Millennials are not direct targets for age discrimination. But the hiring criteria you use to attract Millennials might be at the expense of people protected by the Age Discrimination in Employment Act (ADEA) and similar state laws.

For example, in 2013, Facebook settled a lawsuit with California’s Fair Employment and Housing Department for posting an employment ad that stated “Class of 2007 or 2008 preferred.”

Another example is the term “digital native”—people born and raised in the digital age. It’s code for Millennials, and it’s popping up in job ads. Legal experts agree that pre-screening for digital natives is thinly veiled age discrimination. Instead of screening for digital natives, identify the job requirements. If you want someone skilled in tech and comfortable in the digital environment, use those words. Chances are, lots of Millennials will be qualified and respond.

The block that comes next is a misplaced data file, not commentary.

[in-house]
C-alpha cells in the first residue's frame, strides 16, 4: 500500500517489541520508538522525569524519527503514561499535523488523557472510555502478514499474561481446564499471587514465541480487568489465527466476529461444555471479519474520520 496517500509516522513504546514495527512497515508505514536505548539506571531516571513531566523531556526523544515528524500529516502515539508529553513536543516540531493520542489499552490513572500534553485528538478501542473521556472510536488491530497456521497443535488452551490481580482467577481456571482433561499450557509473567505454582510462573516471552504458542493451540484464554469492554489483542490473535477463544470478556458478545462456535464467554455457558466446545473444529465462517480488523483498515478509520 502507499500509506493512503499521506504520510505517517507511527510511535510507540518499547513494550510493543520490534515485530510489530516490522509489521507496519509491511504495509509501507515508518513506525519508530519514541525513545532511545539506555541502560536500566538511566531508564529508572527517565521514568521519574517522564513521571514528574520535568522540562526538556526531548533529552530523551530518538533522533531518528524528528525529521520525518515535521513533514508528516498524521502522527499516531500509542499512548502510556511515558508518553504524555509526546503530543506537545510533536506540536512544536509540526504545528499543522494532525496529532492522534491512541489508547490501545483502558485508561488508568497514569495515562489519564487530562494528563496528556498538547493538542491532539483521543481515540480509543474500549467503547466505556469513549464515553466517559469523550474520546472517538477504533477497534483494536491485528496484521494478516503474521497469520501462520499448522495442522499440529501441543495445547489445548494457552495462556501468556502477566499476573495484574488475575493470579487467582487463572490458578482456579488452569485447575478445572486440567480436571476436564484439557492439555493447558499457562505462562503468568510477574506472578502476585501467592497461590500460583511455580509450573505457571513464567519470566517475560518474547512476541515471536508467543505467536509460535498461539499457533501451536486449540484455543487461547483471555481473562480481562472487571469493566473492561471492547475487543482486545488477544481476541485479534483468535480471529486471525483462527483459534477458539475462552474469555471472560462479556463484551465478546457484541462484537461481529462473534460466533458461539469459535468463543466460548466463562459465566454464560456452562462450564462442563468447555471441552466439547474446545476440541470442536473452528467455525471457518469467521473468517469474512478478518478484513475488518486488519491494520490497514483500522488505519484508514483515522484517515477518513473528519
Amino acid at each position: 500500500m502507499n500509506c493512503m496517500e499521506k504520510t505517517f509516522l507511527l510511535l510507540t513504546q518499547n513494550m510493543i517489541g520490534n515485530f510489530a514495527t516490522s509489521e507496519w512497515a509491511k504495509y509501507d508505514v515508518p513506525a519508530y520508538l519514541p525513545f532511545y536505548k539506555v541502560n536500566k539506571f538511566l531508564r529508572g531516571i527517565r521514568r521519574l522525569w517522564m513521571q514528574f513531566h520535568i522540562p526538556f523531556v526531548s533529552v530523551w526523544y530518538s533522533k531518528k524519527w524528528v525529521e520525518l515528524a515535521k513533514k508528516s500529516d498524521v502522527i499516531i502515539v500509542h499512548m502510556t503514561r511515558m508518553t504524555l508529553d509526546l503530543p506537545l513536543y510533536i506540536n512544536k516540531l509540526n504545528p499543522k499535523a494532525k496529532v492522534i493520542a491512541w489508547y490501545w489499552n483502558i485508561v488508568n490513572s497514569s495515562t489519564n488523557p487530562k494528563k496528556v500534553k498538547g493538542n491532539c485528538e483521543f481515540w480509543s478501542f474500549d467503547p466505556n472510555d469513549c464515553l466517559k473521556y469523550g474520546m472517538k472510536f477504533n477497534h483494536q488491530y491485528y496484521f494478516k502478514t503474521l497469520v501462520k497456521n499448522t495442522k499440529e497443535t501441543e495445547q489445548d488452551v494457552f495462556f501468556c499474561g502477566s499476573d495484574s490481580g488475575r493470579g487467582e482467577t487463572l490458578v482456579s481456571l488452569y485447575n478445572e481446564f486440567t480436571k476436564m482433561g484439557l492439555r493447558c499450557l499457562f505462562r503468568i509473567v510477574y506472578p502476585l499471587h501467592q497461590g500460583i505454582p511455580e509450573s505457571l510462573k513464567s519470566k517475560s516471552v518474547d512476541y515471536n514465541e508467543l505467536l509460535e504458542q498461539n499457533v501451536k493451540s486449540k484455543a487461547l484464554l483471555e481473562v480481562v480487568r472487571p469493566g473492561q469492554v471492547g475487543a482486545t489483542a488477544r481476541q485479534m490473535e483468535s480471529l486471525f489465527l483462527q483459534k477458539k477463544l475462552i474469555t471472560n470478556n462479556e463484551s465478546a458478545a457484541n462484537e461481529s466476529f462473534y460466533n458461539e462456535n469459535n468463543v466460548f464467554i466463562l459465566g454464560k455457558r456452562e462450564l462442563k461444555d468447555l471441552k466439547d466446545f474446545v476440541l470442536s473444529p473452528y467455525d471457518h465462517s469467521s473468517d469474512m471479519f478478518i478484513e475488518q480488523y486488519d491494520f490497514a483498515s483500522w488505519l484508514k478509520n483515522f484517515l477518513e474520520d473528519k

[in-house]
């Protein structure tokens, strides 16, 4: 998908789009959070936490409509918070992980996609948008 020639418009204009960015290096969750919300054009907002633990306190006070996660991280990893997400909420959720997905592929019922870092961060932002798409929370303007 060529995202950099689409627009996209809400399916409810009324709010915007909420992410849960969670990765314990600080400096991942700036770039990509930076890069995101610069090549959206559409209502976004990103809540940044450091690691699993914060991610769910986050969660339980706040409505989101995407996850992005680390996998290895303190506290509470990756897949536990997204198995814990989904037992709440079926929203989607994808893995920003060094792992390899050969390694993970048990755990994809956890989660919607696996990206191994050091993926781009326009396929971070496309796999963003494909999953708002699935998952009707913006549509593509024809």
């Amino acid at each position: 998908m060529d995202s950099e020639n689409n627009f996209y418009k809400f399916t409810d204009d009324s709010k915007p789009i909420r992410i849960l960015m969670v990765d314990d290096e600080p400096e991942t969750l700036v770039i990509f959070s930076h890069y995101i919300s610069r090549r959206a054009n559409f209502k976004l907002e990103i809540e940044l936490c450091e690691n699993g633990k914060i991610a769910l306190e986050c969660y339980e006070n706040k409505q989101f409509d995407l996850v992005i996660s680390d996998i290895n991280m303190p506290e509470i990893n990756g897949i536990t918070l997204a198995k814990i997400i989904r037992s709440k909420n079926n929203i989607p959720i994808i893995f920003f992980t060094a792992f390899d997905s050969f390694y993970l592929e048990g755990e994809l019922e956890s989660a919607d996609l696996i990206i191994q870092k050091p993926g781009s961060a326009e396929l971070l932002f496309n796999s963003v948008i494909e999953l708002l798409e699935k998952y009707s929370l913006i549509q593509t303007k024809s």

3. Driving Records

According to AARP, Millennials drive around 25 percent less than their counterparts did just eight years ago. If a licensed driver with a clean driving record is your target, you might be eliminating prospective Millennial applicants. That might not be a big deal, but like all parts of a background check, you want to make sure the information you are seeking is relevant to the job.

Before you run a motor vehicle report (MVR) on an applicant, ask yourself why. Is a clean driving record a bona fide job requirement? Requiring a driver’s license or running a motor vehicle check would not rise to the level of discrimination, per se, but could limit your job pool in the 20-30-year-old market.

4. Credit

Millennials tend to rely less on traditional bank loans and credit cards, are more likely to use cash, and spend less than Gen X or Baby Boomers. They also tend to borrow less. As a result, many are “underbanked”—have little or no credit history. If a credit report is one of your job requirements, expect little or no information about unbanked Millennials.